MacDonald describes a corporate organisation where ALL the employees – even the postroom guys – could repeat verbatim the company mission statement. It brought him to realise the power of every member of an organisation understanding ‘in the most simple terms why it opens its doors each day, what is supposed to happen, and how each person can maximise his or her contribution to the overall effort’.
Business organisations usually have a mission or vision statement. So do churches. So does the church where I lead. The bit I’m less sure about is whether anyone at our church can actually repeat ours.
Just for the record, while I’m on the topic of what I’m not sure of, I confess also to not being sure of the difference between mission and vision. Fortunately, no one else seems too sure…they can’t all agree about it anyway. This seems like a good enough justification to me for not caring too much.
With that out of the way, I could now face the implication of our church not being able to repeat our vision/mission statement (we call it ‘who we want to be’ as a way of bypassing the definition issue!). But that’s not something I feel equipped to say anything intelligent about yet. I am too new to this; I have so little idea about getting the vision into the DNA of the people so that they are transformed. Please God that I may come to learn this.
But to transform my own DNA, to live my own life to a missional calling: that, surely, is more achievable. Isn’t it? Well, I guess that I only have to align one life, mine, to that mission…but we all know how hard it is to live consistently, even to our own low standards! ‘Souls’, writes MacDonald, ‘tend to drift. They shouldn’t; they weren’t created to; but they do.’
So I too need a sense of mission, a regularly reaffirmed sense of direction for my soul, a re-aligning with what is the Creator’s foundation for my life. Part of that foundation, of course, is about living out of my exalted position as a human being created in the image of God and, to that extent, my life direction is the same as yours. I am called to live in dependence upon the Spirit, being in Christ and bringing glory to the Father. (See what you get for a theology degree these days…)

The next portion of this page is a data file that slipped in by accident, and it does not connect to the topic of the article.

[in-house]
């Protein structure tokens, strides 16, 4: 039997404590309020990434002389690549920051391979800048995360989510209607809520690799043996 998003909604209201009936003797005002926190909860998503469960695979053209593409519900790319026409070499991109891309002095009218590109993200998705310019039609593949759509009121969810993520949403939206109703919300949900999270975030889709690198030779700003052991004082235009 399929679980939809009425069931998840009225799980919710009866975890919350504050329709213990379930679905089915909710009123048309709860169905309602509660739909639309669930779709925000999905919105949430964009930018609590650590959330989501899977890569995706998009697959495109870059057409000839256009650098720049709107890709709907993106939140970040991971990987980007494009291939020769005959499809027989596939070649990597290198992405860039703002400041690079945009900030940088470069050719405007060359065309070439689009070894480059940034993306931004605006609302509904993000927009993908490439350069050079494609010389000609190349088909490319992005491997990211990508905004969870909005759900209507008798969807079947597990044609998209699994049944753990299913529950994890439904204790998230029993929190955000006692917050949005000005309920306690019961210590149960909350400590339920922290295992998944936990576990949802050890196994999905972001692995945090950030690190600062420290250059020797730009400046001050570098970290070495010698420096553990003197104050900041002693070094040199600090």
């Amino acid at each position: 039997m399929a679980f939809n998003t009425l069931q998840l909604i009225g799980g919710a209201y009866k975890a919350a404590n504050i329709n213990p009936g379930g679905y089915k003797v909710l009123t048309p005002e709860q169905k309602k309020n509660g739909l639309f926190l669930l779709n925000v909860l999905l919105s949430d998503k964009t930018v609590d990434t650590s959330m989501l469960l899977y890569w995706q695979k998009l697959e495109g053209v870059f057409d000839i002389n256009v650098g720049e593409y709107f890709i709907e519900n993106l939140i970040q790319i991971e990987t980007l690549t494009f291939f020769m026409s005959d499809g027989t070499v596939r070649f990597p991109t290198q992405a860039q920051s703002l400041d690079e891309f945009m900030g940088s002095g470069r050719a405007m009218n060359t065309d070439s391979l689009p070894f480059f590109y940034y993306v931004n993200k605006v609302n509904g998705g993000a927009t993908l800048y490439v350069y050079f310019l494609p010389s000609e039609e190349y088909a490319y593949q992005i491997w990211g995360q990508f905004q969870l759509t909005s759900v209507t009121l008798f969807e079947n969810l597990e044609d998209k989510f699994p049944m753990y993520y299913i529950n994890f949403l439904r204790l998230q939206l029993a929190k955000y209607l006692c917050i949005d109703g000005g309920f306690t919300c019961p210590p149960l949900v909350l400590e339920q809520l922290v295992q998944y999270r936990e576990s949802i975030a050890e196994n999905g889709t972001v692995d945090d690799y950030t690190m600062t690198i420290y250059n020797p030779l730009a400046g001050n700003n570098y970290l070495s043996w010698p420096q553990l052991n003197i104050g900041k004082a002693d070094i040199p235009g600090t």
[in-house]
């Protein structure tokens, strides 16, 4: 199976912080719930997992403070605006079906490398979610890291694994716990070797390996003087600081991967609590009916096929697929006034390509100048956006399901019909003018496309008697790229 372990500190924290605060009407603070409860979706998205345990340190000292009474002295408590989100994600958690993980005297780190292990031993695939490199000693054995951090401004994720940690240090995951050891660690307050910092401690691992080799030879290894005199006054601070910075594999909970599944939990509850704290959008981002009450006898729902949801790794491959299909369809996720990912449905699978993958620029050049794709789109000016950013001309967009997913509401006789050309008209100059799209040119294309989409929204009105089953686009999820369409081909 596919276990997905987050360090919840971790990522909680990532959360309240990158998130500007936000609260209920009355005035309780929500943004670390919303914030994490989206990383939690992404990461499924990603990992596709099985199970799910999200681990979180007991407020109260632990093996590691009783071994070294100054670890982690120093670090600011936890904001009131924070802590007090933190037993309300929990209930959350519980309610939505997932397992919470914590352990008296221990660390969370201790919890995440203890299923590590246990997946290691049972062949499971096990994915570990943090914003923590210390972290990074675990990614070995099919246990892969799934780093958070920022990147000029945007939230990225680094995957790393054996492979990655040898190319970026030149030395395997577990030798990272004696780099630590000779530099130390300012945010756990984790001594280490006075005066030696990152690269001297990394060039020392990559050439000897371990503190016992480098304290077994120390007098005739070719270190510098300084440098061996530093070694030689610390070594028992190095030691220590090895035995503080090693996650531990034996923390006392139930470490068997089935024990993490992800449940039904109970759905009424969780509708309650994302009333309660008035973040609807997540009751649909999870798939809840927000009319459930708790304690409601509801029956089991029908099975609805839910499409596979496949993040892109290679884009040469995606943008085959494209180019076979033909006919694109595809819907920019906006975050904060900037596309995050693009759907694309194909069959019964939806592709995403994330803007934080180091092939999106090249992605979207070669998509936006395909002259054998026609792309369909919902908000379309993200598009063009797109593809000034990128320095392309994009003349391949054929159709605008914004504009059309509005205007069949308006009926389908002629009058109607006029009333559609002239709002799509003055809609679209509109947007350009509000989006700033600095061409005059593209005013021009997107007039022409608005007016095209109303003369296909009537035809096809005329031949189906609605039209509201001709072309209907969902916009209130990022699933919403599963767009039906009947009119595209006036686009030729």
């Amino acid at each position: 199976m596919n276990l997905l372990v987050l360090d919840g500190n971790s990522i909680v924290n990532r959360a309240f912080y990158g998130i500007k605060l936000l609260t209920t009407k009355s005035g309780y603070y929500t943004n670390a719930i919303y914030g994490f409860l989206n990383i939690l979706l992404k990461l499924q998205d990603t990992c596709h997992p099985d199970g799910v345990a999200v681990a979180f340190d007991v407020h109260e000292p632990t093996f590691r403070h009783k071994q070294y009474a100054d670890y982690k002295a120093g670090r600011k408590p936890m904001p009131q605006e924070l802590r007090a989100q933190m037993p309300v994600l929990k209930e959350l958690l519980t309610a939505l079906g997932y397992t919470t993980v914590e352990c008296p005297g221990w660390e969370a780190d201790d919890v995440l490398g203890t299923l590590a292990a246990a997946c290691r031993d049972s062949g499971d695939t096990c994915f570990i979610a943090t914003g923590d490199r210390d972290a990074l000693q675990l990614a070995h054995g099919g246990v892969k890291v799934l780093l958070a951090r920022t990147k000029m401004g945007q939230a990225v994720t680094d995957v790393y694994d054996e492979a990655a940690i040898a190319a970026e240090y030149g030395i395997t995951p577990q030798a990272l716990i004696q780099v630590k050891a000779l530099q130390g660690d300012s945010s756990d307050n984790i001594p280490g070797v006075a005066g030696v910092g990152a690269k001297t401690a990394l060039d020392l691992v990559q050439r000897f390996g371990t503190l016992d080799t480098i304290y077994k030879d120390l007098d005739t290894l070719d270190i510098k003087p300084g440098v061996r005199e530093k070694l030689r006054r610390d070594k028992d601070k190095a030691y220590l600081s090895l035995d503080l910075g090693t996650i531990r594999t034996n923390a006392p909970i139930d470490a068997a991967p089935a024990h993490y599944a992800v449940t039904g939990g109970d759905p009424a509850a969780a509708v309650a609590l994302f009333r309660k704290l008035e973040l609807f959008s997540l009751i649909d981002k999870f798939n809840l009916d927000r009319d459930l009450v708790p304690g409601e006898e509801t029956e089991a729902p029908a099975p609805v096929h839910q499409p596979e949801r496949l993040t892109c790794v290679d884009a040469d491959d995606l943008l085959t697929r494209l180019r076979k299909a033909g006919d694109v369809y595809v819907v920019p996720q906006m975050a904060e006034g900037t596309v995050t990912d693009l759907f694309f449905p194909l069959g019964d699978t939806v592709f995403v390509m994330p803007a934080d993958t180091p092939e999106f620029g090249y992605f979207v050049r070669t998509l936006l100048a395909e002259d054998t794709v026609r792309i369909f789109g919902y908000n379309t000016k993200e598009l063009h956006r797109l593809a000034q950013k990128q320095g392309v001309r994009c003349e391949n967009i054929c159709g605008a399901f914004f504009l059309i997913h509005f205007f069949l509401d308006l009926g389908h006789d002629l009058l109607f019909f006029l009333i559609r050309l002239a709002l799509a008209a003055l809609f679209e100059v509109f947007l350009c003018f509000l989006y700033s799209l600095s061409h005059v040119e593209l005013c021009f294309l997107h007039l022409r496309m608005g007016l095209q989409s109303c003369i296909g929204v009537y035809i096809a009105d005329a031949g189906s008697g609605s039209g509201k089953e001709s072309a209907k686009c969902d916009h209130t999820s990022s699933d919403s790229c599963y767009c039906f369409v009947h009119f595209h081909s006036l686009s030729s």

But I believe that I am also created as a unique being; God planned in advance good works for me to do and I don’t think they are the same as yours. They’re no more or less important; they’re just different. But if I don’t do them, then I have missed something of what God wanted for me as I lived out of his grace on earth.
So how do I make sure that I live the life he has designed for me, rather than suffering from sin-produced soul drift? Well, MacDonald suggests that I need to pray and reflect on what my personal mission might be. He offers various ideas for what elements might constitute that mission. He talks about the need for this to be polished and finetuned over a period of years.
But he doesn’t give me the answers. And I sort of wish he would. It’d be easier if someone else would just tell me what God’s plans are and what are the stories of hope and redemption that he’s dreaming over me. I hate listening to God. I love hearing him but I really hate the discipline of listening, especially when he’s silent (or maybe it’s just that I am too loud). So I know that I need to start listening…particularly now as I come to something of a new stage in my God-walk.
In fact, I am challenged that this blogging does not simply become the intellectual reflective posturings of a leader who reads but that I do something with what I read. And so, though I think I have a good sense of God’s mission for me, I commit to listen to him in this season of change. Call it an opportunity for course correction, if you like; a check that soul drift has not set in. It’s necessary because though a one degree shift in direction may not feel like much now, it’d take me a long way off course by the time I’m 85. And that would be a real failure in the art of steering!